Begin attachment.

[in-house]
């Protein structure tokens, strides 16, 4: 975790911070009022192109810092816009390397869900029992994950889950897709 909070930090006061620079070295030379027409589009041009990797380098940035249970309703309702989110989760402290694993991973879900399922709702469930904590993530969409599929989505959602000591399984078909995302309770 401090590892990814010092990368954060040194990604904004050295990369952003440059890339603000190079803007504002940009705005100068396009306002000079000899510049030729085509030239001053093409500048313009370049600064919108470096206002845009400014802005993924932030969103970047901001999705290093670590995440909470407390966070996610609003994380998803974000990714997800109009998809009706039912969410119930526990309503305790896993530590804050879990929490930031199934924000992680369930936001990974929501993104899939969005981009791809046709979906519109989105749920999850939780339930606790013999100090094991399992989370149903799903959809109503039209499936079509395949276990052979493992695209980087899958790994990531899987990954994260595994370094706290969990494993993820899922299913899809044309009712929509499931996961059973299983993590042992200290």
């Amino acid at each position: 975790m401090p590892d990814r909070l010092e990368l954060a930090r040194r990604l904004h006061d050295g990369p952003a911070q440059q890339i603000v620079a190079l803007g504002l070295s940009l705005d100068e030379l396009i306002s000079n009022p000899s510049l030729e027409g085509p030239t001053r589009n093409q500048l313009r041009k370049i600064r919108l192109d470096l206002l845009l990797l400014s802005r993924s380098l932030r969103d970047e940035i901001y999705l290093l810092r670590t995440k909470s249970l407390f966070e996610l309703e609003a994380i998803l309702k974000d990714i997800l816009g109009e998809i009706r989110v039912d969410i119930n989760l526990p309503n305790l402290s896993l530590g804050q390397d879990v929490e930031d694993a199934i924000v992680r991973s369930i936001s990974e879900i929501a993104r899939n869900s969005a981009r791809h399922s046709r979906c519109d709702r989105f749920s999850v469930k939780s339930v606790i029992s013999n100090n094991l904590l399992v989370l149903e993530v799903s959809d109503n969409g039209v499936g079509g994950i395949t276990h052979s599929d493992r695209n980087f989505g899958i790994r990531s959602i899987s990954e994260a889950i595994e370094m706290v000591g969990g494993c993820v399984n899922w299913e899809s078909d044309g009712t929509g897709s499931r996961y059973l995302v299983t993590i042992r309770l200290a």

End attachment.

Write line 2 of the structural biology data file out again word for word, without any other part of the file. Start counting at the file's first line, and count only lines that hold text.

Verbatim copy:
């Protein structure tokens, strides 16, 4: 975790911070009022192109810092816009390397869900029992994950889950897709 909070930090006061620079070295030379027409589009041009990797380098940035249970309703309702989110989760402290694993991973879900399922709702469930904590993530969409599929989505959602000591399984078909995302309770 401090590892990814010092990368954060040194990604904004050295990369952003440059890339603000190079803007504002940009705005100068396009306002000079000899510049030729085509030239001053093409500048313009370049600064919108470096206002845009400014802005993924932030969103970047901001999705290093670590995440909470407390966070996610609003994380998803974000990714997800109009998809009706039912969410119930526990309503305790896993530590804050879990929490930031199934924000992680369930936001990974929501993104899939969005981009791809046709979906519109989105749920999850939780339930606790013999100090094991399992989370149903799903959809109503039209499936079509395949276990052979493992695209980087899958790994990531899987990954994260595994370094706290969990494993993820899922299913899809044309009712929509499931996961059973299983993590042992200290």